To take great power competition first, the UN has only a minor diplomatic role in the Ukrainian conflict. Given the structure of power in the Security Council, it is hard to see the UN as a major actor in conflicts involving the U.S., Russia and China.
Yet the UN did play a significant if sporadic role during the Cold War in easing great power stand-offs in cases such as the Suez crisis and Yom Kippur war. The Kennedy administration even considered asking the UN to monitor the withdrawal of Soviet missiles from Cuba in 1962, and UN officials played a quiet role in facilitating the Soviet departure from Afghanistan in the 1980s. More recently, UN envoys played a central role in de-escalating Russian-American tensions over Kosovo. The UN Secretariat should maintain the diplomatic capabilities to assist Moscow, Beijing and Washington de-conflict and de-escalate in crises that shake the international system.
The new Secretary-General is also going to need a clear pitch about how the UN can contribute to the long-term stabilization of countries and regions plagued by transnational extremism, such as Libya, Syria, Yemen and Iraq.
The Ukrainian case, and the strained Syrian mediation process, suggests that Ban Ki-moon’s secretariat does not currently have these capabilities. Ban’s successor, who will take office in 2017, will need to ensure that they have advisers well-versed in Russian and Chinese diplomacy and strategy (and with good contacts in both countries) is she or he is going to have a significant place on the international stage.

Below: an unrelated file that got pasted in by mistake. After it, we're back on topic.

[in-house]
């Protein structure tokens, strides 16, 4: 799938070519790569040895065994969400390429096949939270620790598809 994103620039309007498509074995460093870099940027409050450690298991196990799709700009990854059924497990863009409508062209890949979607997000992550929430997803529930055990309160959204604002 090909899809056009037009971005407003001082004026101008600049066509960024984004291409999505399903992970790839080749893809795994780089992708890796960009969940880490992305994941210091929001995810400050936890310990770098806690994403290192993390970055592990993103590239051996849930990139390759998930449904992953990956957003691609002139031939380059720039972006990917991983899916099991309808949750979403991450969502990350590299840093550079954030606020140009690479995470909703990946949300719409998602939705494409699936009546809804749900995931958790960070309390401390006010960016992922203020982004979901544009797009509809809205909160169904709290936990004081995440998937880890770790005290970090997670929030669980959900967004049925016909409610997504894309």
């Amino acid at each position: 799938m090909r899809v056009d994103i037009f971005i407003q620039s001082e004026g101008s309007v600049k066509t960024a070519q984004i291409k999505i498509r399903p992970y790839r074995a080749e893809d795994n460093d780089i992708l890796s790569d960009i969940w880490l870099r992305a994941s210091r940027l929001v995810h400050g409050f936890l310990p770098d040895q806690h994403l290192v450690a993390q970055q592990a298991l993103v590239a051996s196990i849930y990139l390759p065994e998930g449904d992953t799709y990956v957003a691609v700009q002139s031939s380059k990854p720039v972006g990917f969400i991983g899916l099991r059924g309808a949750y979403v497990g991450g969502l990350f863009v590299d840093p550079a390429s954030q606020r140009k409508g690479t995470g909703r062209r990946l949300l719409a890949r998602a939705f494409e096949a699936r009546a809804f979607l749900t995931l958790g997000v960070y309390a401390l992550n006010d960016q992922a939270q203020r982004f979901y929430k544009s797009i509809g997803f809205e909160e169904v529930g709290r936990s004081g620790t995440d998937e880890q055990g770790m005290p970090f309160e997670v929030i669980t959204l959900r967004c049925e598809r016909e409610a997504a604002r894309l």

The new Secretary-General is also going to need a clear pitch about how the UN can contribute to the long-term stabilization of countries and regions plagued by transnational extremism, such as Libya, Syria, Yemen and Iraq. Existing blue helmet missions are already struggling to fend off Islamist attacks in Mali and the Golan Heights. Ban Ki-moon’s high-level panel on peace operations explicitly warned that the UN lacks the capabilities and doctrine to undertake counter-terrorism missions.
Yet there has been serious talk of sending blue helmet forces to both Syria and Libya, and the current Saudi-led coalition in Yemen may eventually turn to the UN for help. Like it or not, the UN may have to develop new operational models for stabilizing countries affected by transnational extremism. Russian officials consistently identify counterterrorism as one area where they can cooperate with the West at the UN. Despite current ructions over Syria, it may prove unavoidable.
These models would involve very different forces, command structures and rules of engagement to most current peacekeeping operations. Developing these could be the primary task for Ban Ki-moon’s successor, who would also have to balance the demands of robust operations with the UN’s humanitarian work across the Middle East. In undertaking this task, she or he could benefit from advice from countries such as Canada that have experienced some similar dilemmas in Iraq and elsewhere.
Given the poor state of international cooperation, it may hard to imagine the UN taking a more central role in reducing great power competition and tackling violent extremism. Yet if the UN does not play a role in these fields, it will become ever more marginal to global affairs – so the organization really does require reinvention.
Richard Gowan is a fellow at the European Council on Foreign Relations, a non-resident fellow at NYU’s Center on International Cooperation, and an adjunct professor at Columbia University’s School of International and Public Affairs. He writes a weekly column (“Diplomatic Fallout”) for World Politics Review.
Watch his presentation at CIPS (October 5, 2015).